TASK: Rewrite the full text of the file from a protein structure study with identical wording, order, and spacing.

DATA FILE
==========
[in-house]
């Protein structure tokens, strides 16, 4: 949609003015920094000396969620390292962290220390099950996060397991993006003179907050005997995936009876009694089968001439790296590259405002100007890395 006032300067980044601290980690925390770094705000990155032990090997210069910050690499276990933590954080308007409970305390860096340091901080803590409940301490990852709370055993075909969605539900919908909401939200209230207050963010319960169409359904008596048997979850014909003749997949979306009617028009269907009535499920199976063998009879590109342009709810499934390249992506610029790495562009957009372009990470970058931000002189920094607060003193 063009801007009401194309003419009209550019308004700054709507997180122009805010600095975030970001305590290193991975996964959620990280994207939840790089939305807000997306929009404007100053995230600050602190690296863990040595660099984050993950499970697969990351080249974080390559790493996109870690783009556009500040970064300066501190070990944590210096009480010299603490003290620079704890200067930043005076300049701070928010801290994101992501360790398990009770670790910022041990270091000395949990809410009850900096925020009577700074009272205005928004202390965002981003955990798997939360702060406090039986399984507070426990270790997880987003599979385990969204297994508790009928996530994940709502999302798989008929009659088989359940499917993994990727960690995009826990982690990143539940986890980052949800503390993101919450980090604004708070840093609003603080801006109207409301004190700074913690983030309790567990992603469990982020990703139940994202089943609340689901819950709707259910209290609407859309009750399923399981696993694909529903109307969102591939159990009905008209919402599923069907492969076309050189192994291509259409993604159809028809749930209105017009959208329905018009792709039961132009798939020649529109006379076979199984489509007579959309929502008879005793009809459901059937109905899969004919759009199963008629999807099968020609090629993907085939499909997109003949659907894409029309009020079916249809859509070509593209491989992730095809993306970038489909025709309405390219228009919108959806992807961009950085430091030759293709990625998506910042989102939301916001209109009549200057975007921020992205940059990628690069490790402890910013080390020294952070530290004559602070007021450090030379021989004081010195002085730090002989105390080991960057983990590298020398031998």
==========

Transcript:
[in-house]
């Protein structure tokens, strides 16, 4: 949609003015920094000396969620390292962290220390099950996060397991993006003179907050005997995936009876009694089968001439790296590259405002100007890395 006032300067980044601290980690925390770094705000990155032990090997210069910050690499276990933590954080308007409970305390860096340091901080803590409940301490990852709370055993075909969605539900919908909401939200209230207050963010319960169409359904008596048997979850014909003749997949979306009617028009269907009535499920199976063998009879590109342009709810499934390249992506610029790495562009957009372009990470970058931000002189920094607060003193 063009801007009401194309003419009209550019308004700054709507997180122009805010600095975030970001305590290193991975996964959620990280994207939840790089939305807000997306929009404007100053995230600050602190690296863990040595660099984050993950499970697969990351080249974080390559790493996109870690783009556009500040970064300066501190070990944590210096009480010299603490003290620079704890200067930043005076300049701070928010801290994101992501360790398990009770670790910022041990270091000395949990809410009850900096925020009577700074009272205005928004202390965002981003955990798997939360702060406090039986399984507070426990270790997880987003599979385990969204297994508790009928996530994940709502999302798989008929009659088989359940499917993994990727960690995009826990982690990143539940986890980052949800503390993101919450980090604004708070840093609003603080801006109207409301004190700074913690983030309790567990992603469990982020990703139940994202089943609340689901819950709707259910209290609407859309009750399923399981696993694909529903109307969102591939159990009905008209919402599923069907492969076309050189192994291509259409993604159809028809749930209105017009959208329905018009792709039961132009798939020649529109006379076979199984489509007579959309929502008879005793009809459901059937109905899969004919759009199963008629999807099968020609090629993907085939499909997109003949659907894409029309009020079916249809859509070509593209491989992730095809993306970038489909025709309405390219228009919108959806992807961009950085430091030759293709990625998506910042989102939301916001209109009549200057975007921020992205940059990628690069490790402890910013080390020294952070530290004559602070007021450090030379021989004081010195002085730090002989105390080991960057983990590298020398031998």